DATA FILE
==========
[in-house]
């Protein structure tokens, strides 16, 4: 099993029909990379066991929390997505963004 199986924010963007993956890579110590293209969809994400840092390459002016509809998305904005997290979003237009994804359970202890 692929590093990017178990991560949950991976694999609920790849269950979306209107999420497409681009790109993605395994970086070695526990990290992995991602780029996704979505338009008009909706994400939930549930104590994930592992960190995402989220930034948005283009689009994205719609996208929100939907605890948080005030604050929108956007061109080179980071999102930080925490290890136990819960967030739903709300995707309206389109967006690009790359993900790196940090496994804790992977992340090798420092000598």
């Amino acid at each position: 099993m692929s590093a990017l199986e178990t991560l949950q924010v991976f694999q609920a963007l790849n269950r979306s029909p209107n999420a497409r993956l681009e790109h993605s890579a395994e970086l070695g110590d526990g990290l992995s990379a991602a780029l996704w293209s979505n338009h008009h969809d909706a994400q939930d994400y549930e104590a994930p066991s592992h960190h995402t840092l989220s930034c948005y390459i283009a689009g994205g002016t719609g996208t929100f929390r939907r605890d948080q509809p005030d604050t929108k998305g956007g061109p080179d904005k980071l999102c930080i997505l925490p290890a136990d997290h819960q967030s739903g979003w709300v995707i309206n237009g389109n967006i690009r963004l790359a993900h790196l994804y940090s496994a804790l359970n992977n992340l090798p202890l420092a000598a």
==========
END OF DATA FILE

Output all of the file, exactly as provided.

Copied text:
[in-house]
């Protein structure tokens, strides 16, 4: 099993029909990379066991929390997505963004 199986924010963007993956890579110590293209969809994400840092390459002016509809998305904005997290979003237009994804359970202890 692929590093990017178990991560949950991976694999609920790849269950979306209107999420497409681009790109993605395994970086070695526990990290992995991602780029996704979505338009008009909706994400939930549930104590994930592992960190995402989220930034948005283009689009994205719609996208929100939907605890948080005030604050929108956007061109080179980071999102930080925490290890136990819960967030739903709300995707309206389109967006690009790359993900790196940090496994804790992977992340090798420092000598």
């Amino acid at each position: 099993m692929s590093a990017l199986e178990t991560l949950q924010v991976f694999q609920a963007l790849n269950r979306s029909p209107n999420a497409r993956l681009e790109h993605s890579a395994e970086l070695g110590d526990g990290l992995s990379a991602a780029l996704w293209s979505n338009h008009h969809d909706a994400q939930d994400y549930e104590a994930p066991s592992h960190h995402t840092l989220s930034c948005y390459i283009a689009g994205g002016t719609g996208t929100f929390r939907r605890d948080q509809p005030d604050t929108k998305g956007g061109p080179d904005k980071l999102c930080i997505l925490p290890a136990d997290h819960q967030s739903g979003w709300v995707i309206n237009g389109n967006i690009r963004l790359a993900h790196l994804y940090s496994a804790l359970n992977n992340l090798p202890l420092a000598a």